Taking this approach meant I was in a really good space, physically with my body and my technique and mentally in terms of “yeah, let’s do this!”, to start hitting up some more challenging items (Bach Lute Suite BWV 997 and Domeniconi’s Koyunbaba are a couple of pieces, or rather collections of pieces, in the works now for example).

And hitting up the repertoire, I’m making sure I’m interspersing the more challenging new material with revisiting some of the older material (and getting some really great results with a new perspective, new fingerings, different sound qualities, smoother lines and so on) and still some of the easier stuff for a bit of fun and warming up with.

Now I’m fully back into the swing of things again, and properly practicing in a very focussed way rather than playing, I’ll be spending no more than an hour with the guitar. On average probably around 45 – 60 mins per session, most days (when work travel permits!).

So, my top 5 tips in a nutshell, in terms of how I approach getting back into playing after a break are:

  1. Just do it. Get back into the feel of it. Play something, but…..
  2. …..Select two or three very accessible pieces. Throw some scales in there for good measure too.
  3. Take it nice and easy. 10 – 20 minutes per day, on a more or les daily basis if you’re able, building up slowly. A little and often is key.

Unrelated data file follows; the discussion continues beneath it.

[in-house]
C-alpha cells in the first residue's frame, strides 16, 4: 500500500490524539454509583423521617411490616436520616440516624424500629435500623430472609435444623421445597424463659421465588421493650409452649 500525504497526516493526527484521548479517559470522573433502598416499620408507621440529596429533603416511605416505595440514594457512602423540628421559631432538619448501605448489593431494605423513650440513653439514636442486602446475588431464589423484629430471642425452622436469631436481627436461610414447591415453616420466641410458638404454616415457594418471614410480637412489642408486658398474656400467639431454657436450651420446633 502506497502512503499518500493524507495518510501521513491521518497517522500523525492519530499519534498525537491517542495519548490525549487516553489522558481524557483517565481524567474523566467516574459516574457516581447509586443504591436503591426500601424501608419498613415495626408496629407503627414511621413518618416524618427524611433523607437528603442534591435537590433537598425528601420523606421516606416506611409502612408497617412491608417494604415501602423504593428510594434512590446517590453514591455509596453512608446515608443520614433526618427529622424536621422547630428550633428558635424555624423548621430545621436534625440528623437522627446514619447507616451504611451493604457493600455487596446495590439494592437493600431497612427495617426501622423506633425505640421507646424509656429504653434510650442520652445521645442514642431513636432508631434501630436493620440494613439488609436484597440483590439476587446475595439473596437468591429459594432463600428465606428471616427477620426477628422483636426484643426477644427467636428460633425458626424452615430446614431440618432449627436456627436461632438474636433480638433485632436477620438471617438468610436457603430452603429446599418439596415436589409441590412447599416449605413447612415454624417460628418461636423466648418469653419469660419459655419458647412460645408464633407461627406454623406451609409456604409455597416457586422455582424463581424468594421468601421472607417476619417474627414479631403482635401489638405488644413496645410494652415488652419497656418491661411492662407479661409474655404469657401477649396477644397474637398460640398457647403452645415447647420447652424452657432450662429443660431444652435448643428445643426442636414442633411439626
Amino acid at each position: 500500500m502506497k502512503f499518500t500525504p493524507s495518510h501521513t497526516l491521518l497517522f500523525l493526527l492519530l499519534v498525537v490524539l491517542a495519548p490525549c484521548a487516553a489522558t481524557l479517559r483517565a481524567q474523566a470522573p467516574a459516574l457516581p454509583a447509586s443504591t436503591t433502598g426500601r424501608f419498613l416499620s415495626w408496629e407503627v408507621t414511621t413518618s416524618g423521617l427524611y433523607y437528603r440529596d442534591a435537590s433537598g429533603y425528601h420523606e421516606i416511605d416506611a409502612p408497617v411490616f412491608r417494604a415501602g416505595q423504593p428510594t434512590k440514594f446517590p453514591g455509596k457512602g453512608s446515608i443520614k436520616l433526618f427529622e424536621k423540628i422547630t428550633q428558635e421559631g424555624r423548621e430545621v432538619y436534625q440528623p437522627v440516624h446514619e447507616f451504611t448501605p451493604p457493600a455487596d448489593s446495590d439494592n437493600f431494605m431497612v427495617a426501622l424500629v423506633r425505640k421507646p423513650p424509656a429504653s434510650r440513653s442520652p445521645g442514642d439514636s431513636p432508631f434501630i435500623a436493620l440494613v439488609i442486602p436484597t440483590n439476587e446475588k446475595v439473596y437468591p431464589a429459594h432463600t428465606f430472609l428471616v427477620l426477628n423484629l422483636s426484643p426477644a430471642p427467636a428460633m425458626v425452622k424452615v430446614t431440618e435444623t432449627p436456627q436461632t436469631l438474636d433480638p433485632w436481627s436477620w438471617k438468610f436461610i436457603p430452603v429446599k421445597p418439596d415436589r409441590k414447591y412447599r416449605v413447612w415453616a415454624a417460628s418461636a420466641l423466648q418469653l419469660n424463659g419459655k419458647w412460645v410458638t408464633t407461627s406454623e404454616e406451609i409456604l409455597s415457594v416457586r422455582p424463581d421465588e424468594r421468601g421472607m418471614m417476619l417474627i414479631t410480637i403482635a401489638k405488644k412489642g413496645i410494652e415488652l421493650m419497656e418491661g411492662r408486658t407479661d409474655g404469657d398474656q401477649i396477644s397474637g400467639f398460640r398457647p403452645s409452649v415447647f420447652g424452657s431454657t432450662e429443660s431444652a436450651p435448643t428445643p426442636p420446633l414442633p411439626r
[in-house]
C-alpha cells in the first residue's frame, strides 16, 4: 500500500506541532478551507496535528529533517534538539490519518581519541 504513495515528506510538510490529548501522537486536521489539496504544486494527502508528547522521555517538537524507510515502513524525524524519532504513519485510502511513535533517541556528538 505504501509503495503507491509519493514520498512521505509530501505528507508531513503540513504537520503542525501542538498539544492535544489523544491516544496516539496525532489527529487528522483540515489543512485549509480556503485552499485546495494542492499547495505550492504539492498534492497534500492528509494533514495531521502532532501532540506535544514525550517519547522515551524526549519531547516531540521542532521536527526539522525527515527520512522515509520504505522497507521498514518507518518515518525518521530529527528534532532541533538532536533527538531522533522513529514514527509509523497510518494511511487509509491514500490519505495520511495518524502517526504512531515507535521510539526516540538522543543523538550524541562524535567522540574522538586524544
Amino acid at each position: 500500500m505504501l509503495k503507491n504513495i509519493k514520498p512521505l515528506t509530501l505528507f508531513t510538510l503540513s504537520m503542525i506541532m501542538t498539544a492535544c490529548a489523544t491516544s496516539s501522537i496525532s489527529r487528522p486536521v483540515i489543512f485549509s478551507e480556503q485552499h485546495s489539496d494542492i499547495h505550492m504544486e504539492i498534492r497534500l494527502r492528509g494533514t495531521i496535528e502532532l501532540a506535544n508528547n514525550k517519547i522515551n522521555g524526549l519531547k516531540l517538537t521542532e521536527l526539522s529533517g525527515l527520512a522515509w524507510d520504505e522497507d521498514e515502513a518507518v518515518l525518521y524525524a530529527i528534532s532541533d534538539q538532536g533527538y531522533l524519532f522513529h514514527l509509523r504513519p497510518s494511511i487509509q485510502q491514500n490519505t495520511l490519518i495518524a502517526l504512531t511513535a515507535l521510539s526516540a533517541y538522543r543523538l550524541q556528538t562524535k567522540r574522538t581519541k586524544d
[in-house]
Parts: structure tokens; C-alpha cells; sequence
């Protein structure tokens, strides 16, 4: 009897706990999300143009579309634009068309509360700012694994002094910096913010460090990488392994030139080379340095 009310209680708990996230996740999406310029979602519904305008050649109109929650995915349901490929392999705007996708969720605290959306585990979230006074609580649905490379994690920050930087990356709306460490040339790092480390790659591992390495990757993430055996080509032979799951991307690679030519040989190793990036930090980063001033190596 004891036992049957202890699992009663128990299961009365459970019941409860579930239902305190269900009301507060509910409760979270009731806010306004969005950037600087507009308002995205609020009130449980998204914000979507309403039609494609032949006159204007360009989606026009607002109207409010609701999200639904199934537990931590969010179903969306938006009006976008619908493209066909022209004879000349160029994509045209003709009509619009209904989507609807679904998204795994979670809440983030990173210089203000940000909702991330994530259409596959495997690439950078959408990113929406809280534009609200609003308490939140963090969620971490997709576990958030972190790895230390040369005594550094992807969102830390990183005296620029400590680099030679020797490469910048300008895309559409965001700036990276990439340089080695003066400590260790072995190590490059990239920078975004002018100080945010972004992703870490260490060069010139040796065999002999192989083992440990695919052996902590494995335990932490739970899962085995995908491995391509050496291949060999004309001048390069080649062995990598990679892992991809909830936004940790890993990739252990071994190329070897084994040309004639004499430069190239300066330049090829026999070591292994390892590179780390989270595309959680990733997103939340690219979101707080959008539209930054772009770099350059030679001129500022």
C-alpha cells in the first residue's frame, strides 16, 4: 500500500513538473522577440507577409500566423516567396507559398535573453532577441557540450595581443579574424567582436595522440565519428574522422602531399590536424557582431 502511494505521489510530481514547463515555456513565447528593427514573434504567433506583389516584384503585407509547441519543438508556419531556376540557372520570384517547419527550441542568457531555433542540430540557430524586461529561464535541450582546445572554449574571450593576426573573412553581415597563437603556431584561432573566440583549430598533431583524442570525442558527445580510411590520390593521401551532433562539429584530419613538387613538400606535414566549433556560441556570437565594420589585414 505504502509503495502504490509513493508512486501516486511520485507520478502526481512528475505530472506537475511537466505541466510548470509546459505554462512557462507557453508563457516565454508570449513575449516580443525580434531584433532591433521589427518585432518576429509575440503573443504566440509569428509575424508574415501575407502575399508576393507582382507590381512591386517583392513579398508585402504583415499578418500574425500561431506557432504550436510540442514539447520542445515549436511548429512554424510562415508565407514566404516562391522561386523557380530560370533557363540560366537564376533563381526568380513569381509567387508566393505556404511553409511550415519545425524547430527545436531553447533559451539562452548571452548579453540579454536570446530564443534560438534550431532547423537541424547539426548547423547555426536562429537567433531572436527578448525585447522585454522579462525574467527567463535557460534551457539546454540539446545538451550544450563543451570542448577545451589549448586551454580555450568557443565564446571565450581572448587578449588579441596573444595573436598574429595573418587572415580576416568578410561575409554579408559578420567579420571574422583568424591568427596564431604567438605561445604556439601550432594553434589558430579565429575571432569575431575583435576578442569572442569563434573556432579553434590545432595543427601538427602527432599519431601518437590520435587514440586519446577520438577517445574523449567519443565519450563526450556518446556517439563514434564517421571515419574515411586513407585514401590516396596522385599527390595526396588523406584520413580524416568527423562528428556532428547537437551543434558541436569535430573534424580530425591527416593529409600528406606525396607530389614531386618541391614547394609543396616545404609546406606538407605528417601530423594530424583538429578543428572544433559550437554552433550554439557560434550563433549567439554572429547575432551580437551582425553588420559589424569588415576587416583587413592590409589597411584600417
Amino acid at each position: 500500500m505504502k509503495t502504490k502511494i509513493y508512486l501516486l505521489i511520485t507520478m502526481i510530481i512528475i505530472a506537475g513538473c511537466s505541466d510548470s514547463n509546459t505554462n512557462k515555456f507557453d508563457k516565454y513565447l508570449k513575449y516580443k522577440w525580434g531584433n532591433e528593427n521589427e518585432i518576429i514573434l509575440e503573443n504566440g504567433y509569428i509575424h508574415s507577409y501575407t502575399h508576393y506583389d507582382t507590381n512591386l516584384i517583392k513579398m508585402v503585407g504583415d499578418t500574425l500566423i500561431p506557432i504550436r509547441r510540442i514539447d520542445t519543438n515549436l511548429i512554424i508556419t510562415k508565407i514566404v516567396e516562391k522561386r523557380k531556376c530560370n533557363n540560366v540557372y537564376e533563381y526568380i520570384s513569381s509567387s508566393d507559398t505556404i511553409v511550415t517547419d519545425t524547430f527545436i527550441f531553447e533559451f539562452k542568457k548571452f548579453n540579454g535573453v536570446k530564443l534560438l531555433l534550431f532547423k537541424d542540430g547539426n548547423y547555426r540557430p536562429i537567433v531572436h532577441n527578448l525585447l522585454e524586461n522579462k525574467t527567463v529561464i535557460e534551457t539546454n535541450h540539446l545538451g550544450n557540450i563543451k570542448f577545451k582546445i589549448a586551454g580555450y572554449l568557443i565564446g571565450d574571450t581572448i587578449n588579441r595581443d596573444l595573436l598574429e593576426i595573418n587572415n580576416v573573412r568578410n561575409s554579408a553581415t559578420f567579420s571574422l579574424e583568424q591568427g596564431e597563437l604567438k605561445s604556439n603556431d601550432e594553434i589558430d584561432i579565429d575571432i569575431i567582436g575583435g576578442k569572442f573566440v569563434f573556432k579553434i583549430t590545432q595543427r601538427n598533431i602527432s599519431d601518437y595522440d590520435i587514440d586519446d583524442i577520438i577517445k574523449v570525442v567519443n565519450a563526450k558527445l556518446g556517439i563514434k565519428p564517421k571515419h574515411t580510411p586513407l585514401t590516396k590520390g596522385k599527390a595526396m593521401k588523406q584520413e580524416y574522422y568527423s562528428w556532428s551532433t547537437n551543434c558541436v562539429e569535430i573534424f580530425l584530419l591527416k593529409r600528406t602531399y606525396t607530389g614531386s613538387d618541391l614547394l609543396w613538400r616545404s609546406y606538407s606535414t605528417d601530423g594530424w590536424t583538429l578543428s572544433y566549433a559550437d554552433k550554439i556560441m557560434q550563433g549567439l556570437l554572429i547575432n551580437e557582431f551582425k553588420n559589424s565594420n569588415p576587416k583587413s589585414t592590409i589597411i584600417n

4. And take it nice and slowly for 3 to 4 weeks. There’s no hurry here. We’re looking for longevity and sustainability of playing and getting solid technique rocking and rolling again.
  5. Get your repertoire lined up – some exciting new stuff, revisit some old stuff with some fresh eyes and hands, work up some “nearly there” stuff. Don’t be tempted to overdo it. Have fun with it.

Coming up in my next couple of posts (for real this time) –  my last album review for 2016 by fab USA guitarist Matthew Fish, and an exciting (well, I think it’s exciting. Hopefully you think it’s a little exciting too) announcement of a wee project of mine for early 2017 (or even late 2016 if I get my backside into gear!). Watch this space!


Technique Tips For Avoiding Injury Whilst Playing Classical Guitar

Following on from my recent top tips for avoiding injury as a classical guitarist, which were based around things to do before and after practicing, I thought I’d some more technique-based tips into the mix.

Now, those who’ve been reading the blog for a while will know that a number of years ago I was struggling with a injury myself – pins and needle sensations in the left wrist and lower hand, tight and sore thumb muscle, sore, tense and quite painful neck and shoulder muscles, sore upper back and tension headaches. Not something I want to repeat!

And there was a decent amount of work in remediating my technique, my posture and so on to alleviate the causes of the issues. But alleviate the issues I did, as well as remediating my technique and going great guns for the last 5 or so years without so much as a twinge.

Having gone through what I did, it’s something that I think about a lot in my approach to practice and what I’m doing pretty much every single time I’m with the guitar. And I also reflect on what I’m doing and what I continue to learn about my body whilst playing.


So here are my top technique tips, in no particular order, for avoiding injury whilst playing classical guitar!

1. Take your time